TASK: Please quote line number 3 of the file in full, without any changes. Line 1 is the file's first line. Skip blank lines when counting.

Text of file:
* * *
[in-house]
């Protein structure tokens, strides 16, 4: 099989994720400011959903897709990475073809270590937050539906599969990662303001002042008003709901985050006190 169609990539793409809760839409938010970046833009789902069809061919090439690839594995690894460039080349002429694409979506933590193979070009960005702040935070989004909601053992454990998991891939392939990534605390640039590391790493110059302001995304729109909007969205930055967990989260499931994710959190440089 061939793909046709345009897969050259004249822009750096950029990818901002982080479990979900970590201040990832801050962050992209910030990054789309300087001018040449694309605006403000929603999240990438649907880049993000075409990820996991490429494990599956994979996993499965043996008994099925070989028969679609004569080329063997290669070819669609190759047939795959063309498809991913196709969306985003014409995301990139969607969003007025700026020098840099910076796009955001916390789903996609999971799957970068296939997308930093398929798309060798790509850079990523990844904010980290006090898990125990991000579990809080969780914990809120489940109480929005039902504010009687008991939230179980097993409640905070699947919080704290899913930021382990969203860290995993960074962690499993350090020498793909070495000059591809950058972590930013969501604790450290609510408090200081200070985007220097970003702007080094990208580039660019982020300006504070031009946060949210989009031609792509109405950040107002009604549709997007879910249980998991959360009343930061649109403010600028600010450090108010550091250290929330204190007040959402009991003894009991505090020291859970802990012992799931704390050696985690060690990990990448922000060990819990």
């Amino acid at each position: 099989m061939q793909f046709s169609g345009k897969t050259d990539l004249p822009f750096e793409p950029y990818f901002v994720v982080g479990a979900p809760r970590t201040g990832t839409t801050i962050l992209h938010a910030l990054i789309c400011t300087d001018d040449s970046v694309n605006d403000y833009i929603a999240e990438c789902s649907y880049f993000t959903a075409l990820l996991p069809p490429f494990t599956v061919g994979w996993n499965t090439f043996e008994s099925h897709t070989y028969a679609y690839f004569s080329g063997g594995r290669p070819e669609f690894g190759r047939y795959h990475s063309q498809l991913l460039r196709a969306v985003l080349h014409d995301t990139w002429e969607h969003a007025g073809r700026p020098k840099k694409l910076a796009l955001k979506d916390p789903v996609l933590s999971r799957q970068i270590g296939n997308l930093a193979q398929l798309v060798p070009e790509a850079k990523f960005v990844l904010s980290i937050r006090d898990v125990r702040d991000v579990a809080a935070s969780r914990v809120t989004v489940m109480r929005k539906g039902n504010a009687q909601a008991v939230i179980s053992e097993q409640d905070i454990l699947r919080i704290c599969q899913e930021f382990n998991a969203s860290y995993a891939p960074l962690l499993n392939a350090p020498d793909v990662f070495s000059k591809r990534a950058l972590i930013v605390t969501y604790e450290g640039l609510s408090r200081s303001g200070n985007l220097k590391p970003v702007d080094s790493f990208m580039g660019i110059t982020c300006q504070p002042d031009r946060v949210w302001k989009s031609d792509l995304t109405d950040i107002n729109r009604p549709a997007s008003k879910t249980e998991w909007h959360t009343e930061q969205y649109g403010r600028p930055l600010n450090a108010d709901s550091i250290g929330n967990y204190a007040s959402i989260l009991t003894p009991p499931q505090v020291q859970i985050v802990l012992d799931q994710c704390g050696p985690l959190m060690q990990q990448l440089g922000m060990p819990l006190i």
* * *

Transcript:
């Amino acid at each position: 099989m061939q793909f046709s169609g345009k897969t050259d990539l004249p822009f750096e793409p950029y990818f901002v994720v982080g479990a979900p809760r970590t201040g990832t839409t801050i962050l992209h938010a910030l990054i789309c400011t300087d001018d040449s970046v694309n605006d403000y833009i929603a999240e990438c789902s649907y880049f993000t959903a075409l990820l996991p069809p490429f494990t599956v061919g994979w996993n499965t090439f043996e008994s099925h897709t070989y028969a679609y690839f004569s080329g063997g594995r290669p070819e669609f690894g190759r047939y795959h990475s063309q498809l991913l460039r196709a969306v985003l080349h014409d995301t990139w002429e969607h969003a007025g073809r700026p020098k840099k694409l910076a796009l955001k979506d916390p789903v996609l933590s999971r799957q970068i270590g296939n997308l930093a193979q398929l798309v060798p070009e790509a850079k990523f960005v990844l904010s980290i937050r006090d898990v125990r702040d991000v579990a809080a935070s969780r914990v809120t989004v489940m109480r929005k539906g039902n504010a009687q909601a008991v939230i179980s053992e097993q409640d905070i454990l699947r919080i704290c599969q899913e930021f382990n998991a969203s860290y995993a891939p960074l962690l499993n392939a350090p020498d793909v990662f070495s000059k591809r990534a950058l972590i930013v605390t969501y604790e450290g640039l609510s408090r200081s303001g200070n985007l220097k590391p970003v702007d080094s790493f990208m580039g660019i110059t982020c300006q504070p002042d031009r946060v949210w302001k989009s031609d792509l995304t109405d950040i107002n729109r009604p549709a997007s008003k879910t249980e998991w909007h959360t009343e930061q969205y649109g403010r600028p930055l600010n450090a108010d709901s550091i250290g929330n967990y204190a007040s959402i989260l009991t003894p009991p499931q505090v020291q859970i985050v802990l012992d799931q994710c704390g050696p985690l959190m060690q990990q990448l440089g922000m060990p819990l006190i």